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Regulatory Focus™ > News Articles > 2019 > 8 > Michigan Senator Raises Concerns With FDA Over High Numbers of Drug Shortages

Michigan Senator Raises Concerns With FDA Over High Numbers of Drug Shortages

Posted 21 August 2019 | By Zachary Brennan 

Michigan Senator Raises Concerns With FDA Over High Numbers of Drug Shortages

As drug shortages continue to increase in the US, Sen. Gary Peters (D-MI) on Wednesday sent a letter to Acting US Food and Drug Administration (FDA) Commissioner Ned Sharpless seeking more information on what FDA will do.

Peters, ranking member of the Committee on Homeland Security and Governmental Affairs, called FDA’s current efforts to combat shortages “not sufficient, given the current state of rising drug shortages in our nation.” He also wrote that he’s “increasingly concerned” that FDA may not have the data necessary to sufficiently assess and mitigate shortages. 

“New and active drug shortages in the United States are at their highest levels in almost five years,” Peters wrote. “The number of active shortages in the first half of 2019 alone, 282, already exceeds the number of active shortages at any point in 2018 according to the American Society of Health-System Pharmacists (ASHP).”

As far as examples, Peters points to a shortage of intravenous immune globulin (IVIG) that has resulted in rationing and the cancellation of infusions for some patients. The Wall Street Journal recently published an article on the IVIG shortage, noting how some hospitals and infusion clinics have begun rationing immune globulin (IG) products.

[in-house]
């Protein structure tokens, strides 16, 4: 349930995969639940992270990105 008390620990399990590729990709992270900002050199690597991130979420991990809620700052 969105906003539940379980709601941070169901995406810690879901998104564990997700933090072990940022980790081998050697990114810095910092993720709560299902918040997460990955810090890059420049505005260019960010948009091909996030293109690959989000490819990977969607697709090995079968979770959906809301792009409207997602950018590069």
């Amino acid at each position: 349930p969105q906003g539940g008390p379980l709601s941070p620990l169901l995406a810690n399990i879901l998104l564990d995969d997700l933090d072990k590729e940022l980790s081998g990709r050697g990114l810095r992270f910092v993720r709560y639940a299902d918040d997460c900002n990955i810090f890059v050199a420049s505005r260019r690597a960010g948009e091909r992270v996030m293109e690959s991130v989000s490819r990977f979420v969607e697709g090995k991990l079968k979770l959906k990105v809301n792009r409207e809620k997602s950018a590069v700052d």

For its part, FDA’s Center for Biologics Evaluation and Research said it is working closely with the applicants/manufacturers of IG products and is “working with industry in exploring ways to improve the manufacturing yield of IG products, which are derived from donor plasma.”  
Peters also cited a 2019 report by the National Opinion Research Center (NORC) at the University of Chicago that found 80% of the almost 4,000 community hospitals surveyed said drug shortages contributed to a significant increase in spending.
Moving forward, Peters wants FDA to provide information on actions taken as a result of the 27 November 2018 public meeting to address root causes of drug shortages. He also wants more information on how FDA will continue to allow imported drugs from foreign markets to address shortages. And he seeks more information on what manufacturers voluntarily provide to FDA as part of efforts to address underlying causes of shortages.
FDA Drug Shortages


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